US Metric Association

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US Metric Association
Logo of the US Metric Association
US Metric Association logo
AbbreviationUSMA
Named afterThe metric system (now SI)
Formation27 December 1916; 104 years ago (1916-12-27)
FounderA group of businessmen, educators, and consumers.[1]
Founded atColumbia University, New York
Type501(c)(3)
Legal statusNonprofit organization
PurposeAdvocate completing the US conversion to the International System of Units (SI)
HeadquartersWindsor, Colorado, United States
Location
  • CO 80550-0471
Coordinates40°29′22″N 104°54′59″W / 40.4895°N 104.9164°W / 40.4895; -104.9164Coordinates: 40°29′22″N 104°54′59″W / 40.4895°N 104.9164°W / 40.4895; -104.9164
Products
  • "Metric Today", the USMA newsletter
  • Metric supplies and training aids
  • Educational materials and guides to the Use of the Metric System
  • Metrication resources for businesses
ServicesInformation campaigns
MethodsVolunteer-supported
FieldsEveryday life, Business, Science
AffiliationsAmerican Association for the Advancement of Science (AAAS)
Websiteusma.org
Formerly called
American Metric Association

The US Metric Association (USMA), based in Windsor, Colorado, is a non-profit organization that advocates for total conversion of the United States to the International System of Units (SI). Founded on 27 December 1916 at Columbia University in New York City, it was originally called the American Metric Association.[1] The USMA publishes a bi-monthly newsletter for its members on the state of the metric system in the United States: Metric Today.

Background[edit]

The Metric Act of 1866 declared the metric system to be "lawful throughout the United States of America" and in all business dealings and court proceedings.

At an international commercial congress the Treaty of the Meter, also known as the Metre Convention (Convention du Mètre) of 1875 was signed by 17 countries, including the US, making the metric system the international system of weights and measures. Note that this was a meeting of international states to facilitate commerce. This treaty, then, falls under the overview of the United States Department of State, which has devolved oversight to the United States Department of Commerce.

The Mendenhall Order of 1893 scrapped the previously used standards and definitions for the yard, pound, gallon, and bushel. It adopted the standards of the metric system and redefined the yard, pound, gallon, and bushel in terms of metric units.

The Metric Conversion Act of 1975 started a voluntary metrication process in the US and, as amended by the Omnibus Foreign Trade and Competitiveness Act of 1988, declared the metric system to be “the preferred system of weights and measures for United States trade and commerce”.

Mission of the USMA[edit]

The US Metric Association (USMA) advocates the completion of the ongoing US conversion to the metric system, officially known as the International System of Units (SI).

In support of this mission, the USMA provides a public medium for information and discussion, reports of metrication within the US, a history of the use of metric units in the US, a related bibliography including relevant laws, an answer source for industrial inquiries, a cadre of people knowledgeable about the metric system, training aids and supplies for educators and the public, a certification program that has been used in industry, and various citations and awards for those supporting this mission.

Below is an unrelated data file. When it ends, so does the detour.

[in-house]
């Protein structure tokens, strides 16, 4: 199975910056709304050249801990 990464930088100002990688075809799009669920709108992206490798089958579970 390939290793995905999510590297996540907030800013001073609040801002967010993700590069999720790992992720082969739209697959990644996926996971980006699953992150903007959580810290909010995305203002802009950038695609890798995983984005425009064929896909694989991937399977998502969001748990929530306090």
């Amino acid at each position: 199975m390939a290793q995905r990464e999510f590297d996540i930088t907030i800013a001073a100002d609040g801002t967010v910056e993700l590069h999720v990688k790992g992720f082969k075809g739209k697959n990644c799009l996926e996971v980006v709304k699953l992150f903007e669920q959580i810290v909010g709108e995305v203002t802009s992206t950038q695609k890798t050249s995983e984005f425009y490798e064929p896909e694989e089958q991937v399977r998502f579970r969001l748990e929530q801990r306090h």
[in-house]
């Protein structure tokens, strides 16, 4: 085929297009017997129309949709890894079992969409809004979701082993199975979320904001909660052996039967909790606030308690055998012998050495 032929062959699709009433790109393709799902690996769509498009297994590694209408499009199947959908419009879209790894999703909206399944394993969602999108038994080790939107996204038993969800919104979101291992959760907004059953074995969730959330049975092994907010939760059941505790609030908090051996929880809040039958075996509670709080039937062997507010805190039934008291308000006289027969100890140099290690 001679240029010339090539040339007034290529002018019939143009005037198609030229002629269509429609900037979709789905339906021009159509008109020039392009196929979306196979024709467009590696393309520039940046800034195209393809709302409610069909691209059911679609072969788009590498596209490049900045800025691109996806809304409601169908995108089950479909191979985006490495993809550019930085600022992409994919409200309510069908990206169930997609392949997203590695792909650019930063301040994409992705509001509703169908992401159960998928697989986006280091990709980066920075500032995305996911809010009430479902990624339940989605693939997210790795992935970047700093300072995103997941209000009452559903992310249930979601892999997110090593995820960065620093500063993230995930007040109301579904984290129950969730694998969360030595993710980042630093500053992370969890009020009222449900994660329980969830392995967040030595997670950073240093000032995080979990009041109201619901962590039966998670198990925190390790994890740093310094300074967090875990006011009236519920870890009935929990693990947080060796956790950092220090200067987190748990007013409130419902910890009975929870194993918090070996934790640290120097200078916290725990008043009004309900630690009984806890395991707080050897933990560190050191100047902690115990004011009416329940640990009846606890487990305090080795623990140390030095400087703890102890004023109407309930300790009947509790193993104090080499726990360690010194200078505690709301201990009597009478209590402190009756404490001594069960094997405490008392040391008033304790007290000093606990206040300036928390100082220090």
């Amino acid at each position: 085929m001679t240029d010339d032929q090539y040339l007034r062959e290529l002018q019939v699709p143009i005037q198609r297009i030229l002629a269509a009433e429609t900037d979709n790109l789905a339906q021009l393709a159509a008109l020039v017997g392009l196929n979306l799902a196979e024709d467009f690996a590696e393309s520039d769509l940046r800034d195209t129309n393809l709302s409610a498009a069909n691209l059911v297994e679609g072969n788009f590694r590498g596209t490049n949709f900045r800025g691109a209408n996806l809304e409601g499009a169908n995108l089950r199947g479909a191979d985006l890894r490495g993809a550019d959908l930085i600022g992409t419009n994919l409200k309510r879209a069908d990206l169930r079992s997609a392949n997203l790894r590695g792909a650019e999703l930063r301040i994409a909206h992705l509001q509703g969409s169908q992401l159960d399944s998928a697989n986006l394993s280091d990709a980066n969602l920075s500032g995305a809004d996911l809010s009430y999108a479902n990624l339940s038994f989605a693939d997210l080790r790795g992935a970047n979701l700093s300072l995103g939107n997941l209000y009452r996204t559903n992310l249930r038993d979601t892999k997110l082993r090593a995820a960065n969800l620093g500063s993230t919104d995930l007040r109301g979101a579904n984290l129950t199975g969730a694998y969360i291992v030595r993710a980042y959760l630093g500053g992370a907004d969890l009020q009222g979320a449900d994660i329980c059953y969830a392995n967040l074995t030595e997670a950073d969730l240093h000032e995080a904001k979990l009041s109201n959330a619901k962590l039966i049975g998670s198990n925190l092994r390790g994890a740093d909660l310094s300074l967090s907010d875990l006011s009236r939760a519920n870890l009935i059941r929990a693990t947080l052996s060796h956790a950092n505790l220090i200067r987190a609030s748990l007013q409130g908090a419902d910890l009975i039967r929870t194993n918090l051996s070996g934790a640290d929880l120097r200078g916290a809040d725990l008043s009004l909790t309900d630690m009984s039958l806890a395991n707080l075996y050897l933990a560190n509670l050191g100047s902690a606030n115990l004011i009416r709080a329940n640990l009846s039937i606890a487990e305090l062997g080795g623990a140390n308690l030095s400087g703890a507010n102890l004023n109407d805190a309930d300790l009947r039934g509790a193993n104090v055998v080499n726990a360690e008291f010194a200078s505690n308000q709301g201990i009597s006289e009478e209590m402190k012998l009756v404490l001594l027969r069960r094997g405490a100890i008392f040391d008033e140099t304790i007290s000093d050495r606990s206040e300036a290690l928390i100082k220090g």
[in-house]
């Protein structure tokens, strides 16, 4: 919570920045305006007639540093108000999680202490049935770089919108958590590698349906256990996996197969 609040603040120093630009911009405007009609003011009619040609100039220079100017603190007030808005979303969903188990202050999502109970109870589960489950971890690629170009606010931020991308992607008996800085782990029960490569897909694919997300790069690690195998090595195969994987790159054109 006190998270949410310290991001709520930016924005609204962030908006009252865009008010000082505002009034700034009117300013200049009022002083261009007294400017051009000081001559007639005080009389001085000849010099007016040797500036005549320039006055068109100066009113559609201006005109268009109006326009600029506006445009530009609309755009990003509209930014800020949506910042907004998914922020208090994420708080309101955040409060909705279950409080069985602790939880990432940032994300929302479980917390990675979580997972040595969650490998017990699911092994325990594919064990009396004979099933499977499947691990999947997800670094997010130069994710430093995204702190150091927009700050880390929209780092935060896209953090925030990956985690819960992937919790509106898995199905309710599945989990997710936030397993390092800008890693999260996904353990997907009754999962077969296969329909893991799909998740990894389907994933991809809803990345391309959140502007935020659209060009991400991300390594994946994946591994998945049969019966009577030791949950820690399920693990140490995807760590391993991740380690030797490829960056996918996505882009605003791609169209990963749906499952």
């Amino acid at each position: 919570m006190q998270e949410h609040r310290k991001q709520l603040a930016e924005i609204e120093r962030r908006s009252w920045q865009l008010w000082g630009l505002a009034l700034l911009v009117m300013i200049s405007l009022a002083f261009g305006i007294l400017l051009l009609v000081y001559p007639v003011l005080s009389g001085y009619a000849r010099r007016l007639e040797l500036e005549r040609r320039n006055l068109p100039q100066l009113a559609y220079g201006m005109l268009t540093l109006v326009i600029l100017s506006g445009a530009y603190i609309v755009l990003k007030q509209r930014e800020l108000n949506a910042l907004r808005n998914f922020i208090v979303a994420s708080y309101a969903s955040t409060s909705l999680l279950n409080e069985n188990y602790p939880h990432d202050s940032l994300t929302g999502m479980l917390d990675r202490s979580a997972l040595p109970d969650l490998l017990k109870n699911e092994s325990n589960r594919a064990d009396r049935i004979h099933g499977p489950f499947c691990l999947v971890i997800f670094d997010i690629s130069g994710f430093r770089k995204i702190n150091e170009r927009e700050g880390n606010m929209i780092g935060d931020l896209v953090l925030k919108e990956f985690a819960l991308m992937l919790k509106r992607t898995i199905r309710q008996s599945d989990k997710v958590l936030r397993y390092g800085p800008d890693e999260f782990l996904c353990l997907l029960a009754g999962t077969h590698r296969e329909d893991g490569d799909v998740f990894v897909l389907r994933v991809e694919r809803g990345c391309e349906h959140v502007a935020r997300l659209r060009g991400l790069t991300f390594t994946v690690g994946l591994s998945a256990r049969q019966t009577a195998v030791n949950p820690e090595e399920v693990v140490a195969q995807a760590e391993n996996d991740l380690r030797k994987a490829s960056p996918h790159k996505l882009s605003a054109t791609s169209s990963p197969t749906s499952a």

The USMA is in cooperative communication with various state and federal governments, both legislative and executive, and various industrial and professional societies, such as the Institute of Electrical and Electronics Engineers (IEEE), many of whom are involved in standards development.

Short-term goals[edit]

The labeling of some goods as to the amount included is regulated by the federal government, for example by means of the Fair Packaging and Labeling Act (FPLA). Some goods are labeled by states or weight-and-measure districts, usually in a manner described by the Uniform Packaging and Labeling Regulation (published by the National Conference on Weights and Measures). Some goods have no labeling guidance.

Complete adoption of the UPLR[edit]

The National Conference on Weights and Measures (NCWM) published a revised model Uniform Packaging and Labeling Regulation (UPLR) which went into effect on January 1, 2001. This has been adopted legislatively or by regulation by all but New York State. Once New York State adopts the UPLR, then goods sold in the US not subject to federal regulations and laws may have their contents labeled solely in metric units if that is the desire of the producer or manufacturer. Other producers and manufacturers may continue to provide dual labeling (metric and non-metric) if they so desire. Metric-only labeling would be merely an option. USMA would like to see the UPLR completely adopted.

Amendment of the FPLA[edit]

An amendment to the Fair Packaging and Labeling Act (FPLA) has been proposed and is awaiting approval by Congress. This would permit goods sold in the US subject to federal regulations and laws to have their contents labeled solely in metric units if that is the desire of the producer or manufacturer. Other producers and manufacturers may continue to provide dual labeling (metric and non-metric) if they so desire. Metric-only labeling would be merely an option. USMA would like to see this FPLA amendment adopted.

See also[edit]

References[edit]

  1. ^ a b "A brief history of the USMA (1916 to the 2010s) – US Metric Association". usma.org. Retrieved 2020-10-06.